Nikola Jokic apparently just needed to face the Nets to return to form. His slow start had many wondering if he would have trouble matching his numbers from last year. Jokic answered that question by posting 41 points, 12 rebounds, five assists, two blocks, two steals, and hitting four of nine from beyond the arc against Brooklyn. He is in the 50/40/90 shooting club, averaging a double-double, and has over four assists a game. Nikola Jokic will be just fine.
To the surprise of absolutely no one, the New Orleans Pelicans have been entirely dependent on the transcendent play of their two frontcourt stars. The bad news for the rest of the league is that Anthony Davis and DeMarcus Cousins may have finally learned to play together.
Cousins has been rampaging over opposing big men to start the season. He is averaging almost 30 points a game, shooting over seven (!) threes a game, and doing everything else for this team. Jrue Holiday edges him for the assist lead on the team but Cousins is leading the squad in scoring, three pointers made, rebounds, steals, and is just behind Davis for the lead in blocks. His start to the season has been nothing short of remarkable.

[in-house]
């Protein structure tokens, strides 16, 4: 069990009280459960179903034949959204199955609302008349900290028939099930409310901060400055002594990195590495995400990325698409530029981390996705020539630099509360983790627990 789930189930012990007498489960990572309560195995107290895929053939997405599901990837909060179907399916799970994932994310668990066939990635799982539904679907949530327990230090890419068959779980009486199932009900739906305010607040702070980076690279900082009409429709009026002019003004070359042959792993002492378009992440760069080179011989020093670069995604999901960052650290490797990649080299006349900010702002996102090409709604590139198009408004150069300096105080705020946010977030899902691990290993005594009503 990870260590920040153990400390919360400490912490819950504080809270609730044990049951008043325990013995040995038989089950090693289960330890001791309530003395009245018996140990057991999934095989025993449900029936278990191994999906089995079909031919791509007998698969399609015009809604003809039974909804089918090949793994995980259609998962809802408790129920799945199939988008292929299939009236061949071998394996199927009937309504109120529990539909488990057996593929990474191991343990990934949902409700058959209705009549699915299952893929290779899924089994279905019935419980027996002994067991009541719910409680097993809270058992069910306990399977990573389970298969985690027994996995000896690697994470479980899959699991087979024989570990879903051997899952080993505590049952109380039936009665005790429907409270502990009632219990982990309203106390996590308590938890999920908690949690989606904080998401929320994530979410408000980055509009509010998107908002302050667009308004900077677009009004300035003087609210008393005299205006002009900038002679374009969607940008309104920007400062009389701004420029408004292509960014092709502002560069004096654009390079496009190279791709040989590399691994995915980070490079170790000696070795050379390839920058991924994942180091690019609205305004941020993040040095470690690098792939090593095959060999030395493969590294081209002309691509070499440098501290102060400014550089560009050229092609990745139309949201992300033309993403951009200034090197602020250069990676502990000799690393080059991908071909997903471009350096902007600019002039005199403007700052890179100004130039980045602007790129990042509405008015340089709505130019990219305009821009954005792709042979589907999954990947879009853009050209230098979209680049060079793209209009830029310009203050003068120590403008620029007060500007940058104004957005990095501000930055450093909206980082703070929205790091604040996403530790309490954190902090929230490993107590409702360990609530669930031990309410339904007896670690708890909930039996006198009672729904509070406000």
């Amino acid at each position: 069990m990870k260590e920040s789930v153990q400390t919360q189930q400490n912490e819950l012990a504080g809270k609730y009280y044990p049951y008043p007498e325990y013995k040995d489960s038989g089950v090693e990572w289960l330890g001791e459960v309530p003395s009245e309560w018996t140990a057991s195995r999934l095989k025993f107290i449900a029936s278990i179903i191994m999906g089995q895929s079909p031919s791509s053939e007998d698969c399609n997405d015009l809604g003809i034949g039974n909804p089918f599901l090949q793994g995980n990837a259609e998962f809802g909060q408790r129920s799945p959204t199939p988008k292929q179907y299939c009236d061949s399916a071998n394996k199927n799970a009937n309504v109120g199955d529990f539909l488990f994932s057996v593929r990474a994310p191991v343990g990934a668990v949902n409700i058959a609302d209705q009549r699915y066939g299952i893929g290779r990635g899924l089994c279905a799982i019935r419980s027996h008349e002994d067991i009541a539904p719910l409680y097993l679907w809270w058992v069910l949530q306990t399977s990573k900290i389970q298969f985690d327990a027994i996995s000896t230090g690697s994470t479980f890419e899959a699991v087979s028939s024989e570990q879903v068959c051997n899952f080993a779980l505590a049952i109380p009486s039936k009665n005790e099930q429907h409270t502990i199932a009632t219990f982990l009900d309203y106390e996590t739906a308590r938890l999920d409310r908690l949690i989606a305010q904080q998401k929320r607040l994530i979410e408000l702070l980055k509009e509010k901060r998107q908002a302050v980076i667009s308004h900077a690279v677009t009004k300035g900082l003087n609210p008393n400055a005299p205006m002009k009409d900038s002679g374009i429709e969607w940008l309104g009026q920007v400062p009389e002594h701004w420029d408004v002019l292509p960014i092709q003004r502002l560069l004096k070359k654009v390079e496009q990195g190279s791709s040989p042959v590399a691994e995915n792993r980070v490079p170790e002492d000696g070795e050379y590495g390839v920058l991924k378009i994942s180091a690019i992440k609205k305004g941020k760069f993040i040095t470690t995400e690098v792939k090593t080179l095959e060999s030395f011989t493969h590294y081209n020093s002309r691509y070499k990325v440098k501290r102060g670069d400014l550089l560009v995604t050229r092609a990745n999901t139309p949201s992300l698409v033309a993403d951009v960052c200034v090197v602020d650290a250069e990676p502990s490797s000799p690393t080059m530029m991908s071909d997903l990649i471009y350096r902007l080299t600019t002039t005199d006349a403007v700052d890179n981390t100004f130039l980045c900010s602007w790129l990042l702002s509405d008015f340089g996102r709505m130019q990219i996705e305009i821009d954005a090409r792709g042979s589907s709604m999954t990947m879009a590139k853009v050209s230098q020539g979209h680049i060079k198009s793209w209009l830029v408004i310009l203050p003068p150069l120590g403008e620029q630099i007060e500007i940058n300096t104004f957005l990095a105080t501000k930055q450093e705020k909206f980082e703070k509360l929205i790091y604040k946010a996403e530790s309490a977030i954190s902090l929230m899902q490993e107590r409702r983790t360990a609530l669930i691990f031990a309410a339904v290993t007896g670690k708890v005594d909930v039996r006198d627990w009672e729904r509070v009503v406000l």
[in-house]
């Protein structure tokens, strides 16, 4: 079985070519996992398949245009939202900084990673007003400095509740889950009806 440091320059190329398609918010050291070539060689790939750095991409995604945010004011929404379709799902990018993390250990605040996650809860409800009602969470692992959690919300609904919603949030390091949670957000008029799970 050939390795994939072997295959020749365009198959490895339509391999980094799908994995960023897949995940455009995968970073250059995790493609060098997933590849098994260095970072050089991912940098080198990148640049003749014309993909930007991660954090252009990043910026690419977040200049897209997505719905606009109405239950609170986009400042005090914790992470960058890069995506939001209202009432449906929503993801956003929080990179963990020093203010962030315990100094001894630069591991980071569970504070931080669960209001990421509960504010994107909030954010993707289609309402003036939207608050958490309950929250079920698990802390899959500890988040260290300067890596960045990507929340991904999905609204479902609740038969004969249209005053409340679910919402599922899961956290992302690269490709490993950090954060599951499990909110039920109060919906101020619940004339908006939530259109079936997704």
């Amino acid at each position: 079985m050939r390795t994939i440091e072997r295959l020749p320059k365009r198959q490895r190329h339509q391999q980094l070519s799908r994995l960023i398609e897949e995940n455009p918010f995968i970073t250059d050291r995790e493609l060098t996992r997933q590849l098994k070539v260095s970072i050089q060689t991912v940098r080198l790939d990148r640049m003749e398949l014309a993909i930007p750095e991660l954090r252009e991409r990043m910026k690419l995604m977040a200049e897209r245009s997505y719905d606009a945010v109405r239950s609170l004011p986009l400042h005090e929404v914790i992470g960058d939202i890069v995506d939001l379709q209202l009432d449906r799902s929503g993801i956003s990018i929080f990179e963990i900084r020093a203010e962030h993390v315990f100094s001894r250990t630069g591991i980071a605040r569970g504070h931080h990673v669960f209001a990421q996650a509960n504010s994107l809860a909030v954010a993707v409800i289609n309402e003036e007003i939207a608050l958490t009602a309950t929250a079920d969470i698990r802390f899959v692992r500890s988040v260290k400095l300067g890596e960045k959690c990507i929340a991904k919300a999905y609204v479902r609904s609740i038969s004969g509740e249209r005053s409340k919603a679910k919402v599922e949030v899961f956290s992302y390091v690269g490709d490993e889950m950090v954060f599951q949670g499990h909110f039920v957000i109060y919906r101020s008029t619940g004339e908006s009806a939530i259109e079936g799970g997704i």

Davis has been no slouch either. The Brow is just behind Cousins in almost every statistical category and has had the higher PER to start the season. He has shot over 40 percent from three to start the season and has been a defensive menace. Davis has been second on the team among qualified players in defensive rating. His play on that end has spurred the Pelicans’ resurgent defense and kept them in the playoff hunt.
The death of the NBA center has been proclaimed so many times in NBA history. As evidenced in the NBA finals last year, the NBA center continually evolves as the rest of the league does. Once upon a time, seven footers who dared drift to the perimeter were admonished for being “soft”. Now, Timofey Mozgov and Dewayne Dedmon work on their three pointers to assure their own survival. The old archetype for centers is dying but the new breed of NBA centers is thriving.
All of the NBA unicorns can defend traditional big men but opposing coaches loathe putting their slow footed behemoths on them. Those mismatches mean that the rise of the NBA unicorn will continue as the league shifts to greater skill at greater size.
Contrary to popular belief, the league is not getting smaller. In fact, it is probably getting longer. The primary change is the expansion of skillsets for larger players. As the players above show, NBA teams need to find a unicorn or they may find themselves extinct.